An email scam called ‘Web Profits From Home’ has apparently managed to ensnare hundreds of Indians with the promise of extraordinary returns form some simple typing work. In fact, it offers a whopping $257(Rs15,500) per day for typing work. The catch is that although it offers a free registration on its website homewebprofit.com as a limited period offer which would otherwise cost $99 (approximately Rs6,200 today). However, it requires potential members to provide credit card details, ostensibly for age-proof and there are innumerable complaints that the company has immediately deducted anywhere between $99 to $119(Rs7,000) on these credit cards.
The online company homewebprofit.com is based in the US and claims to provide basic typing work to be done online. It further lures people by saying that the work does not require any special technical skills, intelligence and mastery and is persons across the world who are looking for easy income opportunities by working from home.
Apart from the extraordinary returns, another give-away for even slightly sensible investors should be the hard-selling tone of typical MLM’s & Get-Rich-Quick Schemes -- “Try it today, be your own boss, set your own hours! Join the thousands who already made Money using this system! Don’t miss the opportunity”. Had it indeed been such a mega opportunity, the company would have been flooded with more applicants than it could ever handle.
Naturally complaints are already piling up from Indians. These include young, unemployed and retired persons and housewives. The website scambook.com (http://www.scambook.com/search?search=home+web+profit&sort=date) shows 379 complaints filed so far, claiming losses of $1,36,382(Rs84,50,000) caused by homewebprofit.com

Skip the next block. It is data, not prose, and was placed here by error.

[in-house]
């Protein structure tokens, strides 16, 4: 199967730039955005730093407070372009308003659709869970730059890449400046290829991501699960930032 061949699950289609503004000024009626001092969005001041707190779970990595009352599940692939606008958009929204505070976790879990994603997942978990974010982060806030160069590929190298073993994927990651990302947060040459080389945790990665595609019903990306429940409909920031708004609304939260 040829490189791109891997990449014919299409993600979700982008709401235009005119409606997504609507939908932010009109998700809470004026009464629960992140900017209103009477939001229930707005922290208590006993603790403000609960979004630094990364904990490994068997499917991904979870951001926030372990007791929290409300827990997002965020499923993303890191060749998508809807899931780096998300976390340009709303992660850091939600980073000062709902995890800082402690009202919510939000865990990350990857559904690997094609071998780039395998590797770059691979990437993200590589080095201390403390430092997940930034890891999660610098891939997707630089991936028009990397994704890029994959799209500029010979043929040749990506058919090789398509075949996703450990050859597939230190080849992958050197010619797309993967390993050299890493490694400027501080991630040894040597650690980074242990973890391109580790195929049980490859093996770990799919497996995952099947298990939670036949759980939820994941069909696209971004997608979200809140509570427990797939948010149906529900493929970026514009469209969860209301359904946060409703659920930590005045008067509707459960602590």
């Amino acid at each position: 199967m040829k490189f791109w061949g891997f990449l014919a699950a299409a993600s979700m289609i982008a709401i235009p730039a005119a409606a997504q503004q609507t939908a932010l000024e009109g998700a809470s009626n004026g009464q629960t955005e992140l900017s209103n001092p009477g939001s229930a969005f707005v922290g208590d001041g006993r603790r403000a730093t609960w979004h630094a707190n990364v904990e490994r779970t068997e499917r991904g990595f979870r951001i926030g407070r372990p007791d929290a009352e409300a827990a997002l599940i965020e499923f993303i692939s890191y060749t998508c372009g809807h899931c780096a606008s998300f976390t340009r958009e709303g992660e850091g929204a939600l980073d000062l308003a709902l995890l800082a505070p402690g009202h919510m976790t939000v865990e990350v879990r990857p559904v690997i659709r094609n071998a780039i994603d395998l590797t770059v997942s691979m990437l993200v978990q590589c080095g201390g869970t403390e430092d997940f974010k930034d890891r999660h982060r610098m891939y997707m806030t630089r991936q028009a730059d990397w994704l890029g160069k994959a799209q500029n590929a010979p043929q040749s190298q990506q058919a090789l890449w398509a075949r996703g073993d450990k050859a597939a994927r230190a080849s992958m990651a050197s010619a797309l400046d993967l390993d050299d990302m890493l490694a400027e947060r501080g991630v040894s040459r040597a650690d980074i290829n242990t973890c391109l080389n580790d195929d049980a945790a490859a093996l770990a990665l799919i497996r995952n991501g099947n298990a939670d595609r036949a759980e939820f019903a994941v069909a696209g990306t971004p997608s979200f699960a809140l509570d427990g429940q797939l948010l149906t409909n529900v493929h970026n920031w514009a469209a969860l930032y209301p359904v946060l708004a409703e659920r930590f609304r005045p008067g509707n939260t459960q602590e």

Balvinder shared how she got trapped by homewebprofit.com saying, “I received an email message to make Rs3,87,000 to Rs4,40,000 a month from home. I click on it and there is a pop up showing that it is free of cost. But the webisite asked my credit card details saying these were only required for age proof. When I filled details they deducted Rs1,254 from my account on 26 September 2013. I mailed them my complaint. Their site shows invalid numbers. On 29 September 2013, I got shocked after receiving message on my cell that Rs6,189 has been deducted by same company with different name Anchorage at Applied Training Online. I have no idea why this happened with me. I am very poor widow and the earning hand in my family”
Another member complains that $119 was deducted from his account although the company claims not to have deducted the money.
Interestingly, US based website is taking care not to dupe citizens of US and Canada. The website clearly states that “Sorry this offer is not available in US or Canada” . Yet, the website touts big American media names in a gimmicky fashion – it claims to have advertised on CNN, USAToday, ABC & MSNBC in order fool the very gullible.
It also has an Indian site ‘newsonlineweekly.com’ which published “success stories” to entrap people to join this site. One such story is about an Indian mother who reportedly managed to earn Rs4,09,386 per month after joining this site. The story has an image of the lady and her daughter with their first cheque of Rs8,795. Tellingly, it does not allow comment and the section is closed with a message: “Comments have been closed due to spam. Please check back later” . This website follows the same gimmick of touting its own advertisements on Lokmat, Dainik jagran as a credibility booster.
Moneylife has frequently warned that "If it looks too good to be true, it usually is." This is clearly another in the same category. To know more about such online scams read our other articles: